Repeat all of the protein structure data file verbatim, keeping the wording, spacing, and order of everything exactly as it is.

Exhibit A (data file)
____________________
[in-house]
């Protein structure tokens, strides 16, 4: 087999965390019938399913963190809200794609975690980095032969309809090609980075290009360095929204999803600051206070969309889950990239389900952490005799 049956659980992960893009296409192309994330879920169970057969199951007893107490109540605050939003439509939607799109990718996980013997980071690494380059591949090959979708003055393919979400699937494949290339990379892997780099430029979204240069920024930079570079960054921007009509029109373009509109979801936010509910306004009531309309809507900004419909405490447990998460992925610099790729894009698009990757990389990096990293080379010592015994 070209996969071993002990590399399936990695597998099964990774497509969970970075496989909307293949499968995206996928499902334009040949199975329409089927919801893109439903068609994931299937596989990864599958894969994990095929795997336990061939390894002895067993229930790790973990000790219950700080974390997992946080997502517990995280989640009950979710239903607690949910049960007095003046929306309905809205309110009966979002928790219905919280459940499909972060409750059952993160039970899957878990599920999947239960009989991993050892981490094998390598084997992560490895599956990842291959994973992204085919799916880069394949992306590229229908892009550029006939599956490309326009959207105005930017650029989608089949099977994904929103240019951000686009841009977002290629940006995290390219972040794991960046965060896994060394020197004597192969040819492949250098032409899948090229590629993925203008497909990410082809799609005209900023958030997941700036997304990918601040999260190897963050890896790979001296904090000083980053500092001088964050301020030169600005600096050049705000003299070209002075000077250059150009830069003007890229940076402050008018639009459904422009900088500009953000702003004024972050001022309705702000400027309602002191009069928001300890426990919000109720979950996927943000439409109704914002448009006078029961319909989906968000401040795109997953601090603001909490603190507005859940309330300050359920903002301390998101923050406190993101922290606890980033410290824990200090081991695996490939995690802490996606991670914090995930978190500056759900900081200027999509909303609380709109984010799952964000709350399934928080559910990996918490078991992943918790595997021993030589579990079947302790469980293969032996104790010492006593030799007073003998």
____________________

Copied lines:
[in-house]
């Protein structure tokens, strides 16, 4: 087999965390019938399913963190809200794609975690980095032969309809090609980075290009360095929204999803600051206070969309889950990239389900952490005799 049956659980992960893009296409192309994330879920169970057969199951007893107490109540605050939003439509939607799109990718996980013997980071690494380059591949090959979708003055393919979400699937494949290339990379892997780099430029979204240069920024930079570079960054921007009509029109373009509109979801936010509910306004009531309309809507900004419909405490447990998460992925610099790729894009698009990757990389990096990293080379010592015994 070209996969071993002990590399399936990695597998099964990774497509969970970075496989909307293949499968995206996928499902334009040949199975329409089927919801893109439903068609994931299937596989990864599958894969994990095929795997336990061939390894002895067993229930790790973990000790219950700080974390997992946080997502517990995280989640009950979710239903607690949910049960007095003046929306309905809205309110009966979002928790219905919280459940499909972060409750059952993160039970899957878990599920999947239960009989991993050892981490094998390598084997992560490895599956990842291959994973992204085919799916880069394949992306590229229908892009550029006939599956490309326009959207105005930017650029989608089949099977994904929103240019951000686009841009977002290629940006995290390219972040794991960046965060896994060394020197004597192969040819492949250098032409899948090229590629993925203008497909990410082809799609005209900023958030997941700036997304990918601040999260190897963050890896790979001296904090000083980053500092001088964050301020030169600005600096050049705000003299070209002075000077250059150009830069003007890229940076402050008018639009459904422009900088500009953000702003004024972050001022309705702000400027309602002191009069928001300890426990919000109720979950996927943000439409109704914002448009006078029961319909989906968000401040795109997953601090603001909490603190507005859940309330300050359920903002301390998101923050406190993101922290606890980033410290824990200090081991695996490939995690802490996606991670914090995930978190500056759900900081200027999509909303609380709109984010799952964000709350399934928080559910990996918490078991992943918790595997021993030589579990079947302790469980293969032996104790010492006593030799007073003998």